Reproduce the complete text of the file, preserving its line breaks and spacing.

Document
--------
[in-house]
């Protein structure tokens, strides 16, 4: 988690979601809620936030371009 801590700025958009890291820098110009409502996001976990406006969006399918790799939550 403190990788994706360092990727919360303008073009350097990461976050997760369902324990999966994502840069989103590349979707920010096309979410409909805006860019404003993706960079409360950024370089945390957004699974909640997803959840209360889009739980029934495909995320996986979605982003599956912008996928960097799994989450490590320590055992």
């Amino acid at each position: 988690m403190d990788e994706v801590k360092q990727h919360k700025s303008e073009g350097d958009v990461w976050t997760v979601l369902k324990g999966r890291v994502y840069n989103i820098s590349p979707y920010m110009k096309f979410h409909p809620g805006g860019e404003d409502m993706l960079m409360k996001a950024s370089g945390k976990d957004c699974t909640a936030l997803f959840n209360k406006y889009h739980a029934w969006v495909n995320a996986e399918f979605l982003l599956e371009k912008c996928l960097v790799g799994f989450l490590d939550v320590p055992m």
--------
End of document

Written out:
[in-house]
């Protein structure tokens, strides 16, 4: 988690979601809620936030371009 801590700025958009890291820098110009409502996001976990406006969006399918790799939550 403190990788994706360092990727919360303008073009350097990461976050997760369902324990999966994502840069989103590349979707920010096309979410409909805006860019404003993706960079409360950024370089945390957004699974909640997803959840209360889009739980029934495909995320996986979605982003599956912008996928960097799994989450490590320590055992």
């Amino acid at each position: 988690m403190d990788e994706v801590k360092q990727h919360k700025s303008e073009g350097d958009v990461w976050t997760v979601l369902k324990g999966r890291v994502y840069n989103i820098s590349p979707y920010m110009k096309f979410h409909p809620g805006g860019e404003d409502m993706l960079m409360k996001a950024s370089g945390k976990d957004c699974t909640a936030l997803f959840n209360k406006y889009h739980a029934w969006v495909n995320a996986e399918f979605l982003l599956e371009k912008c996928l960097v790799g799994f989450l490590d939550v320590p055992m």